A.E.I.O.U: Riddles in stone
In studying building inscriptions in the Netherlands, I came across some curious initialisms that are difficult to interpret and therefore intriguing. What to make of an inscription that says DOVK and nothing else, or a stone plaque showing a four-poster bed, the date 1591 and the letters IGDFC?
An early example of this strange practice occurred in 1437, when the emperor to be, Frederick duke of Styria (1415-1493), adorned various buildings with the underlined letters A.E.I.O.U. In a notebook, Frederick was so good as to explain why he did this: ‘Whatever building or silver plate or liturgical robe or other treasure shows the line and the five letters making up the device AEIOU is my property, Duke Frederick the Younger, or I caused them to be built or made’. Unfortunately, he was less clear about the meaning of his set of vowels. In the notebook, he provides two different interpretations, the first of which reads: ‘En, amor electis, iniustis ordinor ultor; Sic Fridericus ego mea iura rego’, which may be translated as: ‘See, I am loved by the elect, I am feared by the unjust; hence I, Frederick, rule legitimately.’ The second solution, which was added to the book later (maybe when Frederick started to have designs on the emperorship), has gained more popularity. It is either the German: ‘Alles Erdreich ist Österreich untertan’, or the Latin: ‘Austriae est imperare omni universo’ (the entire world is subject to Austria). As the interpretation is uncertain, scholars have surmised that Frederick was being playful on purpose, changing the meaning of the set of vowels as he saw fit, or that the motto was intended to be solved in various ways from the start.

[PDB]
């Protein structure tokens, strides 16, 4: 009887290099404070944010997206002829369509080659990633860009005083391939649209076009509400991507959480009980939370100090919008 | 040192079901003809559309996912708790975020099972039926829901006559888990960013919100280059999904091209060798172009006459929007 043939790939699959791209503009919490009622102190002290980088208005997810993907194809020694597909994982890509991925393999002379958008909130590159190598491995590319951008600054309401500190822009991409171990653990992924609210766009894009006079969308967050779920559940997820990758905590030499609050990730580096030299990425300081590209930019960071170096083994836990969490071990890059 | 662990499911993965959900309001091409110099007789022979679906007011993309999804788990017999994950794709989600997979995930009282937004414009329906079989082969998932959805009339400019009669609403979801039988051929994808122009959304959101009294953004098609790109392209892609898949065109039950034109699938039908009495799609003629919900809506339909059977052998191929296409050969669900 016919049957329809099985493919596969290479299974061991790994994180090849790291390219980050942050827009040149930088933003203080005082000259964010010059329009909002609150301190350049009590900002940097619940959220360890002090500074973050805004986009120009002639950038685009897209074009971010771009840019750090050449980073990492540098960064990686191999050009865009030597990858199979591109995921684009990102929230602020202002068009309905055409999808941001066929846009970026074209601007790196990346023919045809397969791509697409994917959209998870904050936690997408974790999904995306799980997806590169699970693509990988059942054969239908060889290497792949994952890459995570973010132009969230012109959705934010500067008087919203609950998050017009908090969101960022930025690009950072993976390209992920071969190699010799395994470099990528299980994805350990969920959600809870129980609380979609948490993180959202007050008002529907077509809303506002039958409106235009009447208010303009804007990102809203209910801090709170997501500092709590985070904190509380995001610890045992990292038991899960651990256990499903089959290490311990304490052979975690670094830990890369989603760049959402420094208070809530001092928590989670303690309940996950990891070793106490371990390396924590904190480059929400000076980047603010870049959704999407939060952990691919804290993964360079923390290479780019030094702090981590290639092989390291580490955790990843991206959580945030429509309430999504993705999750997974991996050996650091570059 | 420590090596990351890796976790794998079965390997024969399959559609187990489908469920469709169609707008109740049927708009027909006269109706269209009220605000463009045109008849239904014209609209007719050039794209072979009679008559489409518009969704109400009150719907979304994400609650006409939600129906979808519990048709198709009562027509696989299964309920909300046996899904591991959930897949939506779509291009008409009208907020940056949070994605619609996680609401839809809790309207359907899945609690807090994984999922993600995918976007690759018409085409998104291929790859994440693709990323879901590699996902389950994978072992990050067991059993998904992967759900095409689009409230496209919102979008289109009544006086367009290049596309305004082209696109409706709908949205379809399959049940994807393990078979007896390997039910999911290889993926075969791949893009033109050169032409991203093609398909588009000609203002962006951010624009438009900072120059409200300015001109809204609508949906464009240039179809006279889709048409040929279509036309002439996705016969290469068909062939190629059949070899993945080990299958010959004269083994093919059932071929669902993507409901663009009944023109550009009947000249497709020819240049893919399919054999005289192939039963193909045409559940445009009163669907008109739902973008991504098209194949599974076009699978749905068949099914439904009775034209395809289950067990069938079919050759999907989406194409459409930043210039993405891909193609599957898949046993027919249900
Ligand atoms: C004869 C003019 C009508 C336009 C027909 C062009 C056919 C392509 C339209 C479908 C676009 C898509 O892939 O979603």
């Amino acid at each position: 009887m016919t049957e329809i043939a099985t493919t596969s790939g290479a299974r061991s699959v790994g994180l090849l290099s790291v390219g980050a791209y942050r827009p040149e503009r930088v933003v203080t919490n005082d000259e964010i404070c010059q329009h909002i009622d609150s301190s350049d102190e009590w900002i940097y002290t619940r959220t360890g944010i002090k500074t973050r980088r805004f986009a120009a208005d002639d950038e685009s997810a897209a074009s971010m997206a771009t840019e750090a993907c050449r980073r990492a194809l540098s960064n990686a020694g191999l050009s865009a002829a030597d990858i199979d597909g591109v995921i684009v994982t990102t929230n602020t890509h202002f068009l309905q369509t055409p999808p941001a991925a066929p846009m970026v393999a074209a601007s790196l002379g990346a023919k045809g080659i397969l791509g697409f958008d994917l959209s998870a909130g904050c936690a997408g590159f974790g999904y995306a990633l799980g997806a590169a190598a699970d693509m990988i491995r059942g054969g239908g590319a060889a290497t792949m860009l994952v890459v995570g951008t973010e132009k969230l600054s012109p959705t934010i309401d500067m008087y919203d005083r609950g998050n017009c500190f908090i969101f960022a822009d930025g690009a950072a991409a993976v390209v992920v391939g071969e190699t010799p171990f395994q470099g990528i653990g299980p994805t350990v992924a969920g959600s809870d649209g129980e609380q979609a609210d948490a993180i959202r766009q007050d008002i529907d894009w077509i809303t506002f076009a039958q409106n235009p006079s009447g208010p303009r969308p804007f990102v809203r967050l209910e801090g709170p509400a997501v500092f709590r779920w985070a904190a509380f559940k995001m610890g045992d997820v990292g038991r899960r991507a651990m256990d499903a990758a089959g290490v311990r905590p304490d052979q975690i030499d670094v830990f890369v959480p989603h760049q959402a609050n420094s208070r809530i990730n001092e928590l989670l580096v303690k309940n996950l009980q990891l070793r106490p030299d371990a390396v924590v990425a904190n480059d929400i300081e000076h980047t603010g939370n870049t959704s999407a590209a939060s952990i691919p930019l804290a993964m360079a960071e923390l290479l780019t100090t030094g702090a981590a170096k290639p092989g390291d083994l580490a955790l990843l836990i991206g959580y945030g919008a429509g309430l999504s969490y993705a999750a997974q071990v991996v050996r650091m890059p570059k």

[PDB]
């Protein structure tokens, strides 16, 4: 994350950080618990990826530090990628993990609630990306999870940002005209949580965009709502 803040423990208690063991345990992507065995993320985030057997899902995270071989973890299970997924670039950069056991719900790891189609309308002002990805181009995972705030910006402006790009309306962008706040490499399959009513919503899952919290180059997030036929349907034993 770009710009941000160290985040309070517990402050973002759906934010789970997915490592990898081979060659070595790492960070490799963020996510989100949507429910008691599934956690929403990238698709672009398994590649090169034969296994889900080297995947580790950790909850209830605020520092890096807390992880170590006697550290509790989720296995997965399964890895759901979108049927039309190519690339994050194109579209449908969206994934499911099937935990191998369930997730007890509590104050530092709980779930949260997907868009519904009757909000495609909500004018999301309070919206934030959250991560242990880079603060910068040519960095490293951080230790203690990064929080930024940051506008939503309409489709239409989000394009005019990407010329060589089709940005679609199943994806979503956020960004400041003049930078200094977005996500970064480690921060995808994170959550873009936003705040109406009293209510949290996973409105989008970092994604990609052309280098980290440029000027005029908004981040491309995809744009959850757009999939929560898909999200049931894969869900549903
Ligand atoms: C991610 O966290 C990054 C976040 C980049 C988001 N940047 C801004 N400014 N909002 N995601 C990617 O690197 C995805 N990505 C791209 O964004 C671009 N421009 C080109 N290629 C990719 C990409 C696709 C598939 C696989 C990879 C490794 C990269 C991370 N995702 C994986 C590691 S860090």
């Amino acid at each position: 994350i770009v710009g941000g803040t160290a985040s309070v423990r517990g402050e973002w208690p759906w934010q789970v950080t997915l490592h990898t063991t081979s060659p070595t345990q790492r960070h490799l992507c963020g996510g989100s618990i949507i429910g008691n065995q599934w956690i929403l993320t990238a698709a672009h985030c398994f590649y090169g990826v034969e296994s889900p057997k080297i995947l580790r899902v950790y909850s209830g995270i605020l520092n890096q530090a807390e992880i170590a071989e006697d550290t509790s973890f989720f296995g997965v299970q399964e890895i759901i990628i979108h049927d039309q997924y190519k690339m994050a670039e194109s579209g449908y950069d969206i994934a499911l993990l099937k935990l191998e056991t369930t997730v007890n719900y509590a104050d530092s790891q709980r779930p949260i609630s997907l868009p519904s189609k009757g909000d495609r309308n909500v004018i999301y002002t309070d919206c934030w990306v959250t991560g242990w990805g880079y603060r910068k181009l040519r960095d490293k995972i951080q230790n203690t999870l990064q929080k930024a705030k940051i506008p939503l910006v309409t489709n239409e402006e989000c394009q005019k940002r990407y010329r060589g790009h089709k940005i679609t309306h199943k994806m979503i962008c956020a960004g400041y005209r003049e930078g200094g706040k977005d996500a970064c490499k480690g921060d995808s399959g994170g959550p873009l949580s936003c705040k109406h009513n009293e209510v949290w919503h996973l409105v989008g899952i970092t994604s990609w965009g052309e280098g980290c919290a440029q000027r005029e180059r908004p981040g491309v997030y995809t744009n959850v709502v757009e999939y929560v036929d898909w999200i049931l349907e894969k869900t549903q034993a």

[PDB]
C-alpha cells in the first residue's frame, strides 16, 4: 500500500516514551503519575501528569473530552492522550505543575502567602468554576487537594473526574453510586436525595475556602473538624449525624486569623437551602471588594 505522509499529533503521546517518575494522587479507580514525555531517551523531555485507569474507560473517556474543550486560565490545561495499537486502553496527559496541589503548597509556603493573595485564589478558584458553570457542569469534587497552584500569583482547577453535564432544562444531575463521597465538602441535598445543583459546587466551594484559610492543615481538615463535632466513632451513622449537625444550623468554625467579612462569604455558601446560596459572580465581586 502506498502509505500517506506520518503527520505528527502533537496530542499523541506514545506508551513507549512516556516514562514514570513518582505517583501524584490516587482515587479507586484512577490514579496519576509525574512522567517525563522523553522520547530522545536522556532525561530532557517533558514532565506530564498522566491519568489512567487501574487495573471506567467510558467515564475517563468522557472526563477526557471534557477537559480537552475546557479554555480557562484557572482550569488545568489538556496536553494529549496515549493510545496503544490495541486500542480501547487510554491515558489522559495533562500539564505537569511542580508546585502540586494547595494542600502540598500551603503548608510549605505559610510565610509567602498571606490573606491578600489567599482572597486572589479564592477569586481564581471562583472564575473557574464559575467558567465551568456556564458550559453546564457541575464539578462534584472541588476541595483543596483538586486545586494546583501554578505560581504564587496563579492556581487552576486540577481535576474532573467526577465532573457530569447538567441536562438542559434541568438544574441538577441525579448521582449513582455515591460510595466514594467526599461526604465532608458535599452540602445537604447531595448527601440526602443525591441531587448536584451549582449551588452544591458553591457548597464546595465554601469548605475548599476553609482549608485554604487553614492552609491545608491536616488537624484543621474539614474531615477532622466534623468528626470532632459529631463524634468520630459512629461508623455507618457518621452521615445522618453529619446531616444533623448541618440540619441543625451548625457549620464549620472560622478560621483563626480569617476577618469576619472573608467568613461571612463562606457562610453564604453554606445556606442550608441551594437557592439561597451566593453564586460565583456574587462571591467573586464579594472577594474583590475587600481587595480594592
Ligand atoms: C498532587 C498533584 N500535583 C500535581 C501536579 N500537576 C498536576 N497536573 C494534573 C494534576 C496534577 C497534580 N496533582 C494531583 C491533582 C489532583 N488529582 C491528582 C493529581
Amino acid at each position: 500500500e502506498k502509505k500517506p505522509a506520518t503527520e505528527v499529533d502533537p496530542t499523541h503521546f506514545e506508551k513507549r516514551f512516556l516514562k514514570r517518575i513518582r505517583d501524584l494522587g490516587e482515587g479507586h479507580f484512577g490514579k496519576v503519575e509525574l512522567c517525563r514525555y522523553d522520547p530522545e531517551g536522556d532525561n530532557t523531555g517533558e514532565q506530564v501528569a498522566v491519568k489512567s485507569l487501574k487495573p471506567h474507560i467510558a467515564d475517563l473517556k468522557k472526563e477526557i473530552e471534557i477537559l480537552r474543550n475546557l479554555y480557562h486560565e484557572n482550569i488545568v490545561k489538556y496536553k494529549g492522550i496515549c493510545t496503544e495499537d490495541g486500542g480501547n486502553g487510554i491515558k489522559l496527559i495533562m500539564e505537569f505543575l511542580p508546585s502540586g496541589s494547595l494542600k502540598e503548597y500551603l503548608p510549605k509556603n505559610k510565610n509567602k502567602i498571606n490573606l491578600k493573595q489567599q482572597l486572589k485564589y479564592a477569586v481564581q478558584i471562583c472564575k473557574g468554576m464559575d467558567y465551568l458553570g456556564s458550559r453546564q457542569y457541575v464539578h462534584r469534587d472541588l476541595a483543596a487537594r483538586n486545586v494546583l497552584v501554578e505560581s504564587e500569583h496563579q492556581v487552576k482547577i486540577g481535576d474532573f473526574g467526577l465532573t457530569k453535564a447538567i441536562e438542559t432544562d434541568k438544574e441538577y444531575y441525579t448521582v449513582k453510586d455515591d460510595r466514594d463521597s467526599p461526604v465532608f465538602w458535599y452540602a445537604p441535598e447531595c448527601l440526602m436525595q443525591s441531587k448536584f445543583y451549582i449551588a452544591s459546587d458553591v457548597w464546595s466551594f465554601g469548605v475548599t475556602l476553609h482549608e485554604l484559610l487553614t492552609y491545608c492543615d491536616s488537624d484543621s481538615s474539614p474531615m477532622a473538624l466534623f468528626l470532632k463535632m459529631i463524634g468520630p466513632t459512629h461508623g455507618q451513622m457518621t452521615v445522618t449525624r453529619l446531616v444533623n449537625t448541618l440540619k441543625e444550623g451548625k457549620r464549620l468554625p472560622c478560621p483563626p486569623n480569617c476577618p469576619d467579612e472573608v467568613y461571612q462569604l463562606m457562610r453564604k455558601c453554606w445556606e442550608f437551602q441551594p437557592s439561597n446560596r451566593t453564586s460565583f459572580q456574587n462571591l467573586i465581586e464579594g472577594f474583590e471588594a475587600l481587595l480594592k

Frederick’s motto may well have been triggered by the Roman motto SPQR, standing for the Latin ‘Senatus Populusque Romanus’, the Senate and People of Rome, which can be seen on buildings all over Rome. As Frederick was the first of the Habsburg dynasty to become Holy Roman Emperor, such a model was entirely fitting. On account of Frederick’s high station and the enormous range of Habsburg conquests, his mysterious motto attracted attention and became the model for other initialisms adorning buildings. In the Netherlands the vogue for letter puzzles is evident from the sixteenth century onwards, at which time the Habsburgs gradually started adding the Dutch territories to their empire.
Frederick’s main concern in developing his motto was to indicate ownership. This concern is also apparent in the castle complex of ‘s-Heerenbergh, the estate of the Counts of Bergh. On the steward’s house, wall anchors forming the letters MGZDBMZBOZ refer to Count Herman van Bergh’s 1599 marriage to Maria Mencia van Witthem, marquise of Bergen op Zoom. The letters are an abbreviation of her name and titles: ‘M(aria) G(räfin) Z(u) D(em) B(erge) M(arkgräfin) Z(u) B(ergen) O(p) Z(oom)’. During the so-called Eighty-Year War, the family had to abandon House Bergh. On their return in 1610, they found it badly dilapidated and in need of repair. The ensuing restoration was commemorated by the letters HGZDBMMVB (again formed by wall anchors) on the façade of the main building, meaning ‘H(erman) G(raf) Z(u) D(em) B(erge) M(aria) M(arkgräfin) V(on) B(ergen)’. The great tower next to this building was fitted out with the letters HB, which are likely to refer to Herman van den Bergh. By putting his initials on the tower it was clear, already from a distance, that he was back in residence.